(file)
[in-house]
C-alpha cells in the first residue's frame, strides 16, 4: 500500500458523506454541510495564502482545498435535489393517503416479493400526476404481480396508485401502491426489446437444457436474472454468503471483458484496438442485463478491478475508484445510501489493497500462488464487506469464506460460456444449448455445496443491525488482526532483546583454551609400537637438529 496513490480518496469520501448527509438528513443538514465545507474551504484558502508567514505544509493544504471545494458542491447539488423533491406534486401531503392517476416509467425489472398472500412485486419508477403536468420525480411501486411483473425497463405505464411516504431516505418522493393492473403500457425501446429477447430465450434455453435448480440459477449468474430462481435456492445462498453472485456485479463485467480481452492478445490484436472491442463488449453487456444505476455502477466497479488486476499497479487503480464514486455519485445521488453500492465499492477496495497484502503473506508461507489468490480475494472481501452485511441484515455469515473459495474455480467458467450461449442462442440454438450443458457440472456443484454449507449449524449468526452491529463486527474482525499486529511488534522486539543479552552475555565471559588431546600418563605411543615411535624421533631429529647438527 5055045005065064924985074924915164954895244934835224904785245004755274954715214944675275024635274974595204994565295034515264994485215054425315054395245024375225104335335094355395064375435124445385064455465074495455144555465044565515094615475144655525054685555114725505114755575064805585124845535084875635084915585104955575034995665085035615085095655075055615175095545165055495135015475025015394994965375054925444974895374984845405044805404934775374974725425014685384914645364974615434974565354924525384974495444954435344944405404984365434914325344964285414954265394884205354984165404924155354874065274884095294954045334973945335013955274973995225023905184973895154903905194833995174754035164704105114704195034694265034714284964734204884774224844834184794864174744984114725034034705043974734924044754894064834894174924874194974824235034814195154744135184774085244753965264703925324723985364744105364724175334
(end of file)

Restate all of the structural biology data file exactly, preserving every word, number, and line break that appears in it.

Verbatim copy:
[in-house]
C-alpha cells in the first residue's frame, strides 16, 4: 500500500458523506454541510495564502482545498435535489393517503416479493400526476404481480396508485401502491426489446437444457436474472454468503471483458484496438442485463478491478475508484445510501489493497500462488464487506469464506460460456444449448455445496443491525488482526532483546583454551609400537637438529 496513490480518496469520501448527509438528513443538514465545507474551504484558502508567514505544509493544504471545494458542491447539488423533491406534486401531503392517476416509467425489472398472500412485486419508477403536468420525480411501486411483473425497463405505464411516504431516505418522493393492473403500457425501446429477447430465450434455453435448480440459477449468474430462481435456492445462498453472485456485479463485467480481452492478445490484436472491442463488449453487456444505476455502477466497479488486476499497479487503480464514486455519485445521488453500492465499492477496495497484502503473506508461507489468490480475494472481501452485511441484515455469515473459495474455480467458467450461449442462442440454438450443458457440472456443484454449507449449524449468526452491529463486527474482525499486529511488534522486539543479552552475555565471559588431546600418563605411543615411535624421533631429529647438527 5055045005065064924985074924915164954895244934835224904785245004755274954715214944675275024635274974595204994565295034515264994485215054425315054395245024375225104335335094355395064375435124445385064455465074495455144555465044565515094615475144655525054685555114725505114755575064805585124845535084875635084915585104955575034995665085035615085095655075055615175095545165055495135015475025015394994965375054925444974895374984845405044805404934775374974725425014685384914645364974615434974565354924525384974495444954435344944405404984365434914325344964285414954265394884205354984165404924155354874065274884095294954045334973945335013955274973995225023905184973895154903905194833995174754035164704105114704195034694265034714284964734204884774224844834184794864174744984114725034034705043974734924044754894064834894174924874194974824235034814195154744135184774085244753965264703925324723985364744105364724175334